Marshall W. Logue
Professor Emeritus, Chemistry
- PhD, Ohio State University
Dr. Logue's research interests are in the application of organic synthesis to carbohydrates, C-nucleosides, and nucleotide analogues.
A number of nucleoside antibiotics contain unusual carbohydrates. Synthetic routes to these types of antibiotics would be greatly simplified if regio- and stereoselective modifications of the common carbohydrates were available. To this end, we are investigating the reactions of the carbohydrate cyclic ortho esters with organosilicon reagents.
C-nucleosides are nucleosides that contain a carbon - carbon linkage, instead of the normal carbon - nitrogen linkage between the carbohydrate and the heterocyclic base. This carbon - carbon linkage makes the synthesis of C-nucleosides much more difficult than the synthesis of normal nucleosides. Although a number of routes have been developed for C-nucleoside synthesis, most are not very general in scope. Because alkynyl ketones are excellent substrates for elaboration to heterocyclic bases, we are interested in developing short and high-yield syntheses for glycosyl alkynyl ketones, which should serve as excellent precursors for C-nucleosides.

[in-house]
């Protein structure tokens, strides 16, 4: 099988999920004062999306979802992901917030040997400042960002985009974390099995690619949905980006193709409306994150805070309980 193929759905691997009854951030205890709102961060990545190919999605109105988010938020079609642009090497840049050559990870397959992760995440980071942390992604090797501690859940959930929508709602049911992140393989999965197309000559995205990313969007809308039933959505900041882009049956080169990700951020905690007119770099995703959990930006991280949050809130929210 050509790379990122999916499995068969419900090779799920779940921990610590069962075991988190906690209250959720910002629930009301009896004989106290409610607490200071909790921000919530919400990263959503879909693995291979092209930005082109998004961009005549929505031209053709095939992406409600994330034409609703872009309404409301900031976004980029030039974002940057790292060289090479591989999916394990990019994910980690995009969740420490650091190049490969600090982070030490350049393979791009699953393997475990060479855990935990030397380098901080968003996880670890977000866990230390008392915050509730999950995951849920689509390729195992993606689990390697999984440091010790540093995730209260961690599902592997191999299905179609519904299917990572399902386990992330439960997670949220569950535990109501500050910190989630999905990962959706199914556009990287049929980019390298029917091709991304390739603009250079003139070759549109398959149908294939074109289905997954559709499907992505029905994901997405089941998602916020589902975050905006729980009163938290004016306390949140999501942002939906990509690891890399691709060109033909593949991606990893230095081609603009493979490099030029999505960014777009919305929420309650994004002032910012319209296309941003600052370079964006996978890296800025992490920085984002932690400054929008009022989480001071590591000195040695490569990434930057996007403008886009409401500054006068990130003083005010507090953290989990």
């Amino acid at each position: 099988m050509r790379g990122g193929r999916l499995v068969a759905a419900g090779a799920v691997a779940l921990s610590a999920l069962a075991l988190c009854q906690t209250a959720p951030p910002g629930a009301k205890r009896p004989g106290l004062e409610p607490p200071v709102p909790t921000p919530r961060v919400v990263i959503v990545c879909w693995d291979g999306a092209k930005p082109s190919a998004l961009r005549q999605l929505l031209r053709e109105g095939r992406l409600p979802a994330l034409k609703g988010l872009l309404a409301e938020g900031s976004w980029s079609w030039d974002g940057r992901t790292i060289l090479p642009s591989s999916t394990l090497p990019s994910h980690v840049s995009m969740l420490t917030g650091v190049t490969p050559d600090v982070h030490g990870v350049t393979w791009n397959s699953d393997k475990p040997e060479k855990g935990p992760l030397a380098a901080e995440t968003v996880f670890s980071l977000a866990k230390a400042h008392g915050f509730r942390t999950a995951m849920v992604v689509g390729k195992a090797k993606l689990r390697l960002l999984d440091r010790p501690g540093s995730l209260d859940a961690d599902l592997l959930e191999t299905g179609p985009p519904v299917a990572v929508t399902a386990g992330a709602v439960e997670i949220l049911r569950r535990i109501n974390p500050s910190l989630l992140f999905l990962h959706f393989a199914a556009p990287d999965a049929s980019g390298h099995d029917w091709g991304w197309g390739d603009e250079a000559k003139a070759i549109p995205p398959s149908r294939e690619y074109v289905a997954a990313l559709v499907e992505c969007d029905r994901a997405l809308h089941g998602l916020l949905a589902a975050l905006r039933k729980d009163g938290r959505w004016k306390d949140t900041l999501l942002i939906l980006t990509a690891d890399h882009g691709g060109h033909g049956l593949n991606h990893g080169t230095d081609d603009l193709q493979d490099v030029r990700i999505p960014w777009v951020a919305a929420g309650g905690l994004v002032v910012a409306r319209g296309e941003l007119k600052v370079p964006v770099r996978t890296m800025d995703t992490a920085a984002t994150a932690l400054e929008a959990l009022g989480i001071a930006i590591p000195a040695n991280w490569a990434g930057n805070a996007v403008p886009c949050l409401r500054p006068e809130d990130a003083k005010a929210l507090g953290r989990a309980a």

Many of the nucleoside antibiotics exhibit their activity only after conversion into their nucleotide form (mono- or triphosphate) once inside the cell. A number of nucleoside analogues which were expected to exhibit antibiotic activity were inactive because they are not substrates for the enzymes that phosphorylate nucleosides. Nucleotides themselves are not very useful as antibiotics because they are ionized at physiological pH and cannot be readily cross cell membranes. We wish to synthesize some nucleotide analogues, including acyclic C- nucleotide analogues, that have phosphate group masked as phosphate esters. These phosphate esters being covalent will be less polar and more able to cross cell membranes. However, the masking groups must be chosen such that they will be readily cleaved by cellular enzymes once inside the cell to free up the active nucleotide.
- Application of organic synthesis to carbohydrates, C-nucleosides, and nucleotide analogues
- Reactions of carbohydrate cyclic ortho esters with organosilicon reagents
- Developing short and high-yield syntheses for glycosyl alkynyl ketones
- Synthesis of nucleotide analogues, including acyclic C- nucleotide analogues, that have phosphate group masked as phosphate esters